That's what I said, and I stand by it. Somehow Vatican II has failed to save the Church from irrelevancy as you claim the Holy Spirit intended the Council to do.

The same Holy Spirit worked in all Church Councils. He provides the guidance and graces to the Church for the age the Church is in and the missions She needs to carry out. The Traditionalists are the ones who cause skepticism to be spread about the Holy Spirit's stamp of approval on the last council.

Vatican II was a valid and authentic Oecumenical Council of the Church, issuing authoritative teachings and canonical and liturgical rules and regulations. But that doesn't make Vatican II divinely inspired, or put the Spirit's stamp of approval on how the Council worded its documents, nor on which documents the Council issued, nor on all that was done after the Council in the way of implementing it.

Jordanes said...

This attitude leads to skepticism, followed by schismatic tendencies, followed by loss of faith as we have seen time and again in the Traditionalist camp.

Traditionalists haven't been the only ones to tend toward loss of faith and schism. Plenty of Vatican II's fans have been going that route as well, and they probably far outnumber those Catholics who identify themselves as traditionalists.

Our Lord redeemed mankind at Calvary, He did not "save" His Church at Calvary. He had not even instituted the Church until after the Resurrection.

Redemption and salvation cannot be separated. In addition, the Lamb of God is slain from the foundation of the world. The Church was instituted at a moment in time, but the reality of the Church is a mystery not bound by time and space. It is contrary to the Catholic faith to say that Jesus did not save His Church at Calvary. By your logic, you would have to reject the dogma of the Immaculate Conception.

Our Lord saves the Church from irrelevance and marginalization in the world through human means

True, so far as that goes.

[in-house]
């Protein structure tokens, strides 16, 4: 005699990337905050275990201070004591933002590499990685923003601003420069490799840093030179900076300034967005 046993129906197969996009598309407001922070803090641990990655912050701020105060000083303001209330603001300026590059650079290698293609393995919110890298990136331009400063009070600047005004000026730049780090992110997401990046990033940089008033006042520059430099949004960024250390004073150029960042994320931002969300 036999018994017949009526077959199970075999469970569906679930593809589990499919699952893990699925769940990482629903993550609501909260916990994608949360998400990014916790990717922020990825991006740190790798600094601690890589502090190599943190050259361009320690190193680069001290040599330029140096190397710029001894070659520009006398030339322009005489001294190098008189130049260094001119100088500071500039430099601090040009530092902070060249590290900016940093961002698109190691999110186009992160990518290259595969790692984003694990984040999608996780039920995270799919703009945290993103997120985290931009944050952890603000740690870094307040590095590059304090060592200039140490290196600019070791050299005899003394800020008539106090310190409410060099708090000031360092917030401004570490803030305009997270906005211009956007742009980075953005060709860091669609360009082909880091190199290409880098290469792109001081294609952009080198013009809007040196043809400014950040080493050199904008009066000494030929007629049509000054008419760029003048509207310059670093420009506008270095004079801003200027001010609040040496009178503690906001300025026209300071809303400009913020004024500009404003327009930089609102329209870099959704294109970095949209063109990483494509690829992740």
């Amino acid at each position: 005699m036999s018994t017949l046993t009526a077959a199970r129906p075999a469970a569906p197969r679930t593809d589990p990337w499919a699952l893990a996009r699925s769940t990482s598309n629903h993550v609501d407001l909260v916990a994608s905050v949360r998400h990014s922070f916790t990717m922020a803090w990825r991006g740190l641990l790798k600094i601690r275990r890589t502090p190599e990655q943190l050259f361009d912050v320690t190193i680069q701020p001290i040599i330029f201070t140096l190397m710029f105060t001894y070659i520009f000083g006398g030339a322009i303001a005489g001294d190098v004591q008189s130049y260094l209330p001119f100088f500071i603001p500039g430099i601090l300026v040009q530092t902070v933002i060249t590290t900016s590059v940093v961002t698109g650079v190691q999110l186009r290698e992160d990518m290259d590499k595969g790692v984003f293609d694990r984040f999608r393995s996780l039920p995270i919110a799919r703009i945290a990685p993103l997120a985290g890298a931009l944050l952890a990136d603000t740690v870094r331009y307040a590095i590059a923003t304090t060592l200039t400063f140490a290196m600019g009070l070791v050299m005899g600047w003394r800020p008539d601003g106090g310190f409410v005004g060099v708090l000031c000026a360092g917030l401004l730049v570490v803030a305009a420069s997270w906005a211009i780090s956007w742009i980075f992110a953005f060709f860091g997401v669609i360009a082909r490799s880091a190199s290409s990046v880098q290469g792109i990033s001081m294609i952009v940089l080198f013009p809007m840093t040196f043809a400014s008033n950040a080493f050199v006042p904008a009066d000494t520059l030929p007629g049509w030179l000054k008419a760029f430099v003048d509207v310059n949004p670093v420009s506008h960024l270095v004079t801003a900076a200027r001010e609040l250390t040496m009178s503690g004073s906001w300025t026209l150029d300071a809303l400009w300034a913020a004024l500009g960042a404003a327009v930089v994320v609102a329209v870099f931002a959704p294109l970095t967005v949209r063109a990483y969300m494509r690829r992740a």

and in the 1960's that means was VCII.

So you say. The fact is, however, that if Vatican II was intended to save the Church from irrelevance and marginalisation, it has failed. But Papa Ratzinger has observed that not every Council has been a success, and in some cases it can be said that a Council might even on balance have been a waste of time.

You state that the TLM is "unquestionably superior to the Pauline Missal", yet you are not a Traditionalist?

Yes. I doubt very many traditionalists would say that I am a traditionalist, nor do I see myself as one.

On this point you are out of step with the Holy Father and the Church for the Church nowhere states this position and instead claims we have two different forms of the one Roman Rite.

It's okay to be out of step with the Holy Father in matters where the Church grants liberty to not walk in lockstep with him. Nowhere does the Church insist that one not hold the opinion that one form of the Roman Rite is superior to the other form. The Church allows her children to study and reach conclusions about the course and shape of the development of the liturgy and the comparative effectiveness of its various forms and usages in different contexts.

Please do not judge my intentions and put words in my mouth. I do not hope the TLM will "disappear" nor do I "dislike it".

You obviously dislike it, or else you wouldn't have used pejoratives to describe it such as "relic" and "medieval."

I conveyed earlier that I simply do not think it will gain widespread popularity or be a panacea for the Church's ills as a lot of Traditionalists posit.

It probably isn't going to gain widespread popularity, not at least in the short run, nor will it be a panacea for the Church's ills. It will definitely help, though.